CBS4's Nichelle Medina reports on how to protect yourself from becoming a victim.
- Now to a CBS4 News Consumer Alert. Distribution of the coronavirus vaccine is growing. But scam artists see a growing opportunity. CBS4's Nichelle Medina reports on how to protect yourself from becoming the next victim.
NICHELLE MEDINA: When the COVID vaccine came out, Janice Gach gave her contact info to the Florida Health Department, hoping to get an appointment for the shot.
Later she received a call. But something didn't seem right when the caller asked her to spell her name.
JANICE GACH: I said, you should have my name, haven't you? I mean, you're getting in touch with me for the vaccine.
NICHELLE MEDINA: Gach was suspicious and hung up for good reason. Officials have put out numerous scam warnings. Criminals often call or email seniors offering fake vaccine appointments for money.
JANICE GACH: When someone calls you on the phone, just automatically be very suspicious. And don't give out any information.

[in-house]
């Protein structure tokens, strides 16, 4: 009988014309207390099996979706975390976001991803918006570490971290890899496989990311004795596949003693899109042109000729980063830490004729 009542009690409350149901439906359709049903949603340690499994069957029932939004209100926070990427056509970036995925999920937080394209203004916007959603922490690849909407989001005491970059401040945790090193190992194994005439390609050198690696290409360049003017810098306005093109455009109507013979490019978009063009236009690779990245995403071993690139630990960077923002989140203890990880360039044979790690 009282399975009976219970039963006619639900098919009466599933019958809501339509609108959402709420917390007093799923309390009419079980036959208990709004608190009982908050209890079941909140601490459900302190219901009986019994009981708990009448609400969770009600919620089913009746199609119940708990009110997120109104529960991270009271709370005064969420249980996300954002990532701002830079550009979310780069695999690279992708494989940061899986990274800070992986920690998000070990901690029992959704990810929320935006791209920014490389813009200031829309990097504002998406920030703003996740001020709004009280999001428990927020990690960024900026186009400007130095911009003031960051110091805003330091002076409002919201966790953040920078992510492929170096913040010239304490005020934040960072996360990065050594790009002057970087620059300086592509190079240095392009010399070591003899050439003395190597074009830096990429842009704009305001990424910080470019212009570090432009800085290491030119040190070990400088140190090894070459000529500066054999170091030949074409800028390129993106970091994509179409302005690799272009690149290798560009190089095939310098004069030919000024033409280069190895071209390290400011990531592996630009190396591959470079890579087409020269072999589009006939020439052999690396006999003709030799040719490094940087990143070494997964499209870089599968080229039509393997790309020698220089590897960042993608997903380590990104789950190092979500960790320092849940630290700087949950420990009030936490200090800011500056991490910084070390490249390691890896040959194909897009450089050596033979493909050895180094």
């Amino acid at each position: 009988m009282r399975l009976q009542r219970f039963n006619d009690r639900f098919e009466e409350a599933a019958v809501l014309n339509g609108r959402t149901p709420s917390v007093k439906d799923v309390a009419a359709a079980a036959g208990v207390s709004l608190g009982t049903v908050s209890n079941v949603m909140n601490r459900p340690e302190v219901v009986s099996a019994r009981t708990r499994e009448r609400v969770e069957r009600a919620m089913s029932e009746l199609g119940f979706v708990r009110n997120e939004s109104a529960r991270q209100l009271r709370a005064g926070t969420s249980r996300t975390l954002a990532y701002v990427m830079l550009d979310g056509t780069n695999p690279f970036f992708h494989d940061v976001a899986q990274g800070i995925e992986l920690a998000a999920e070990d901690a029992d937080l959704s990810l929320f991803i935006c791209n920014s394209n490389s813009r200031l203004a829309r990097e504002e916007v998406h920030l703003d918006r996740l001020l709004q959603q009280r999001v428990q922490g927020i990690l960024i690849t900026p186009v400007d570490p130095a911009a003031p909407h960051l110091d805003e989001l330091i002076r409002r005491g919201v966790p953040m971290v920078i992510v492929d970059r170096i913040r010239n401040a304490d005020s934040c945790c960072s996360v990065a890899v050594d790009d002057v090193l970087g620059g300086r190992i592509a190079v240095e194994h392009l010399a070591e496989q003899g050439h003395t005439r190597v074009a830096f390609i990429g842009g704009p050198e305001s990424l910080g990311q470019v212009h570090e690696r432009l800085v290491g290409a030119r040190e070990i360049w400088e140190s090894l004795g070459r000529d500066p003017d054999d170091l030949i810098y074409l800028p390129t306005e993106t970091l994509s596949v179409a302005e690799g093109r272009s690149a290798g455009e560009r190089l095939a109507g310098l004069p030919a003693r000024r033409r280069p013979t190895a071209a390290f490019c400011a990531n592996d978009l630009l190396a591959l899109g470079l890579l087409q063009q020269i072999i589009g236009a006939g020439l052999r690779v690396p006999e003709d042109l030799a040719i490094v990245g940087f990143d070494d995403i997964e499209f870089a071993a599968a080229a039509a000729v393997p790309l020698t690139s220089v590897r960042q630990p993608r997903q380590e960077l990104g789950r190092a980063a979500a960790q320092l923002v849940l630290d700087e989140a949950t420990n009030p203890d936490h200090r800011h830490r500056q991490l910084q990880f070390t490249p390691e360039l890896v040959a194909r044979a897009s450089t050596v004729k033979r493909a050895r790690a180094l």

NICHELLE MEDINA: The vaccine is free. You can't pay for it or for a place on a waiting list. But an investigation from Digital Citizens Alliance spotted social media ads offering to sell shots. It appears the scammers just take the money and never deliver.
Last month the Department of Justice charged three men in Baltimore for setting up a fake website saying, "You may be able to buy a COVID-19 vaccine ahead of time," offering them at $30 apiece. Even those who have received the shot legitimately need to look out for another possible scam. The Better Business Bureau says people posting their vaccination cards online are putting themselves at risk.
- The problem is those vaccine cards have a lot of private information on it. It has your birthdate on it. It can sometimes have your home address on it, clearly the full spelling of your name. Well, that's a scammer's paradise.
NICHELLE MEDINA: Experts say it's safer to just share a picture of the vaccination sticker instead. Nichelle Medina, CBS News San Diego.